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Audio Transcription

Open with Zeno Open Notebook

Audio transcription is an essential task for applications such as voice assistants, podcast search, and video captioning. There are numerous open-source and commercial tools for audio transcription, and it can be difficult to know which one to use. OpenAI's Whisper API is often people's go-to choice, but there are nine different models to choose from with different sizes, speeds, and cost.

In this example, we'll use Zeno to compare the performance of the different models on the Speech Accent Archive dataset. The dataset has over 2,000 people from around the world reading the same paragraph in English. We'll use the dataset to evaluate the performance of the different models on different accents and English fluency levels.


Let's start by installing the required dependencies for this project:

pip install jiwer pandas openai-whisper zeno-client torch transformers tqdm

Additionally, we'll need ffmpeg to run this example. You can test if it is installed by running ffmpeg --help. If it is not found, you should install it through your package manager. For example, if you are using conda, you can just run the following (and other managers such as brew and apt also work).

conda install ffmpeg


After this is all set up, we can now start running our analysis code and uploading data to Zeno. We'll first import relevant libraries which we're going to use:

from jiwer import wer
import os
import pandas as pd
import whisper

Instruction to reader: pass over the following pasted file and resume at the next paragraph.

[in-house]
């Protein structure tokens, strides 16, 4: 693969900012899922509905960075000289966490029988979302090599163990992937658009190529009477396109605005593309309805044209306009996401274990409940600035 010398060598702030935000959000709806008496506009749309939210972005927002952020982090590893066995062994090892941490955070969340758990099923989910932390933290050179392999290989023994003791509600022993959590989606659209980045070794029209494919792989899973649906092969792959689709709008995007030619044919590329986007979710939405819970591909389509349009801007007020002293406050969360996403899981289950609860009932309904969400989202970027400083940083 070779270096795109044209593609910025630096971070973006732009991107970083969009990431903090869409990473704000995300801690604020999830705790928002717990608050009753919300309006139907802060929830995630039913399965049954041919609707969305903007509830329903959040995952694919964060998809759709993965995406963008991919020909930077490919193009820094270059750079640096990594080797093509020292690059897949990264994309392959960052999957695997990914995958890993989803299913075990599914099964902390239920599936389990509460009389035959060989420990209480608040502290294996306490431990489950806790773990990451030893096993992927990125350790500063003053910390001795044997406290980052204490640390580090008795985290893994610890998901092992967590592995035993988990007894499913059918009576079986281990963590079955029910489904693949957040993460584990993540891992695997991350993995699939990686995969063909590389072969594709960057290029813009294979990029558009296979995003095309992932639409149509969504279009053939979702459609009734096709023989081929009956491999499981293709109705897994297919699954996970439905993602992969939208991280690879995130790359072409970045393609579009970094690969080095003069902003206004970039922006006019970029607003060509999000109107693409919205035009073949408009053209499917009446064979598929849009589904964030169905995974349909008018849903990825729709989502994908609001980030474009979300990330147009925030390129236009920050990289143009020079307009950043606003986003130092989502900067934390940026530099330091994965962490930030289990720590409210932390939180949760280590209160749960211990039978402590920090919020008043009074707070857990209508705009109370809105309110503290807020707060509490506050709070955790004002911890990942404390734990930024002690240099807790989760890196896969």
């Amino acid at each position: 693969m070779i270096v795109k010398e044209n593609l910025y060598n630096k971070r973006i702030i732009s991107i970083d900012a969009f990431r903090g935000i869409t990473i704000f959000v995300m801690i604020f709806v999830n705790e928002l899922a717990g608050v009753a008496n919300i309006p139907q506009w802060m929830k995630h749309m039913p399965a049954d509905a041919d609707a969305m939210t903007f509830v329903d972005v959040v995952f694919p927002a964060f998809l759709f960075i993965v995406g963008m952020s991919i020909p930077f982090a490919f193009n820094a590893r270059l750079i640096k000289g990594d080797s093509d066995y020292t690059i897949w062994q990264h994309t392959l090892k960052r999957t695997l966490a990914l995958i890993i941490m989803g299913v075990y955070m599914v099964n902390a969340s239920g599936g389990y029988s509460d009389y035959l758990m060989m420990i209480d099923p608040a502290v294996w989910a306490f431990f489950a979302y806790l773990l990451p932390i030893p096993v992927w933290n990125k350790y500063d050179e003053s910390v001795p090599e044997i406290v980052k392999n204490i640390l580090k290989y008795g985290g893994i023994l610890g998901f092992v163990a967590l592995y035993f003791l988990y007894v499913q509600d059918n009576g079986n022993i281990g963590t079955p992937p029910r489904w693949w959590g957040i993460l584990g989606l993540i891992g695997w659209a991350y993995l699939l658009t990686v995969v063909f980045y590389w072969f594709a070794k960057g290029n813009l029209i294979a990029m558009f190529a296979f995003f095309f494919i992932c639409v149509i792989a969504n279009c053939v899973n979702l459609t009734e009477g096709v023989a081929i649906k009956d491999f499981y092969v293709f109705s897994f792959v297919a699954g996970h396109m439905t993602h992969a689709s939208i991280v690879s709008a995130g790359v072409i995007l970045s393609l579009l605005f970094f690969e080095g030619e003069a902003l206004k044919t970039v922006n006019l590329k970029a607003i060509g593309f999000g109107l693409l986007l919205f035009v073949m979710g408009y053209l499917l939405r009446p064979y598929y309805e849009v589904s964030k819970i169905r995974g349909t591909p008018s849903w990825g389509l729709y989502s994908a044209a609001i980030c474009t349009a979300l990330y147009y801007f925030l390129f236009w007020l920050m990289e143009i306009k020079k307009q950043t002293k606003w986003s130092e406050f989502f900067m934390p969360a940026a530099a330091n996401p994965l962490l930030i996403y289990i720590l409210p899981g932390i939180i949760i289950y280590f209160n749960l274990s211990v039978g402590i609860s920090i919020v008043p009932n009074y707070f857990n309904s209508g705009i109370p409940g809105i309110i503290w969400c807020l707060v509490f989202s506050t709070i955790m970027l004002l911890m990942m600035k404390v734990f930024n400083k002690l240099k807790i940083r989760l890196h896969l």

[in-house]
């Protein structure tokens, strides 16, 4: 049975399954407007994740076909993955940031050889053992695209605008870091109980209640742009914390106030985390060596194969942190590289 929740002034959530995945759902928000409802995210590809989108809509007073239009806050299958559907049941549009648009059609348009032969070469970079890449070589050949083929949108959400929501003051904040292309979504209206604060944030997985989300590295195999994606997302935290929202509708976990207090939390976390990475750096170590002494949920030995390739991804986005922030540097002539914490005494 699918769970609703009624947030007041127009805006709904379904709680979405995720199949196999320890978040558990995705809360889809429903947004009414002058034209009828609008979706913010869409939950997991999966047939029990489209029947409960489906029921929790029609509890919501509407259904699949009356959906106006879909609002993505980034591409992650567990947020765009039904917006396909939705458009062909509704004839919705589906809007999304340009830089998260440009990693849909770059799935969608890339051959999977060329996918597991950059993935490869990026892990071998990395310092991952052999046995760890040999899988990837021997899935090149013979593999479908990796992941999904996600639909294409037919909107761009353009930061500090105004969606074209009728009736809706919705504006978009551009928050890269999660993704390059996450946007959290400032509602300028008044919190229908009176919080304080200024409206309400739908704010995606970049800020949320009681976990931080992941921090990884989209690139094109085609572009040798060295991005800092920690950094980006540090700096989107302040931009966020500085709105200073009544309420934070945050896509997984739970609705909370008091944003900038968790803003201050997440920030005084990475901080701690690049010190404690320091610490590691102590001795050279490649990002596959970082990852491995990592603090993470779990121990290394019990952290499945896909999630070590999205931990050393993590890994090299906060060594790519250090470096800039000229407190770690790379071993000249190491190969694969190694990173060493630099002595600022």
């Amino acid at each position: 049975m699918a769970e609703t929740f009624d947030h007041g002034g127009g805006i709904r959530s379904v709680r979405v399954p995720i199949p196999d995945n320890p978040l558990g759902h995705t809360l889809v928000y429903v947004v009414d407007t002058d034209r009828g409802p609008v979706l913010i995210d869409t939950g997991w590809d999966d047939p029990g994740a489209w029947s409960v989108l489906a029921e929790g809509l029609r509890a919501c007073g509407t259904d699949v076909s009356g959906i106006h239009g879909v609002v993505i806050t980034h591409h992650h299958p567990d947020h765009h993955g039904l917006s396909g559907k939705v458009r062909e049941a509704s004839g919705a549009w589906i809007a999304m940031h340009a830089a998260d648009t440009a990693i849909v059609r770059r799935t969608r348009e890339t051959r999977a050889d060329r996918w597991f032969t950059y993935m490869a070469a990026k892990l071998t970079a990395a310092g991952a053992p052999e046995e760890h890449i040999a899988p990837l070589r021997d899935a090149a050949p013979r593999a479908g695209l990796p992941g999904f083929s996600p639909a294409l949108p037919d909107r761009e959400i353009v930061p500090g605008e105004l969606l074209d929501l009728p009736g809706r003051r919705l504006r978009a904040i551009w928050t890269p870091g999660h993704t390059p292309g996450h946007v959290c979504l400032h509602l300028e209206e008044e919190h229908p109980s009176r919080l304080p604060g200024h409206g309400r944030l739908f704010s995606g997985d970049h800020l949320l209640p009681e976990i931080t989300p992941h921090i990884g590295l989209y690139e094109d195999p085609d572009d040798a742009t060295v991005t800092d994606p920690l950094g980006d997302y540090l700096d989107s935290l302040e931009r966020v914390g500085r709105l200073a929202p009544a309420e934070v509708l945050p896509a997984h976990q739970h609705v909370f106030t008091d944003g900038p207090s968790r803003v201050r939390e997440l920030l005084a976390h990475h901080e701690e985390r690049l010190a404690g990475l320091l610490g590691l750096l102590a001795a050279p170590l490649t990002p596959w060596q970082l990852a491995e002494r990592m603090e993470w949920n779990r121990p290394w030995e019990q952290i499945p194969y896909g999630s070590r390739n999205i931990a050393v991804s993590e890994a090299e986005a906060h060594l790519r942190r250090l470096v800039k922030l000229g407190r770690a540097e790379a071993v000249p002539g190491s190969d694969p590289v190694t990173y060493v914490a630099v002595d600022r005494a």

import zeno_client
import torch
from transformers import AutoModelForSpeechSeq2Seq, AutoProcessor, pipeline
import pandas as pd
import requests
from io import BytesIO
import wave
import struct
from tqdm import tqdm

device = "cuda:0" if torch.cuda.is_available() else "cpu"
torch_dtype = torch.float16 if torch.cuda.is_available() else torch.float32

Loading Metadata

We'll be evaluating our model on raw audio, but will use a metadata file with additional information about each audio file here.

df = pd.read_csv("speech_accent_archive.csv")
df["data"] = "" + df["id"]

Adding New Features

In Zeno, we'll often want to enrich our metadata with some extra fields that might be useful for our analysis. In this case, we are going to add the amplitude and length of the audio snippet as additional metadata fields:

# Define the function to get amplitude and length
def get_amplitude_and_length_from_url(url):
# Download the WAV file content from the URL
response = requests.get(url)

# Use the BytesIO object as input for the wave module
with, 'rb') as wav_file:
frame_rate = wav_file.getframerate()
n_frames = wav_file.getnframes()
n_channels = wav_file.getnchannels()
sample_width = wav_file.getsampwidth()
duration = n_frames / frame_rate

frames = wav_file.readframes(n_frames)
if sample_width == 1: # 8-bit audio
fmt = '{}B'.format(n_frames * n_channels)
elif sample_width == 2: # 16-bit audio
fmt = '{}h'.format(n_frames * n_channels)
raise ValueError("Only supports up to 16-bit audio.")

frame_amplitudes = struct.unpack(fmt, frames)
max_amplitude = max(frame_amplitudes)
max_amplitude_normalized = max_amplitude / float(int((2 ** (8 * sample_width)) / 2))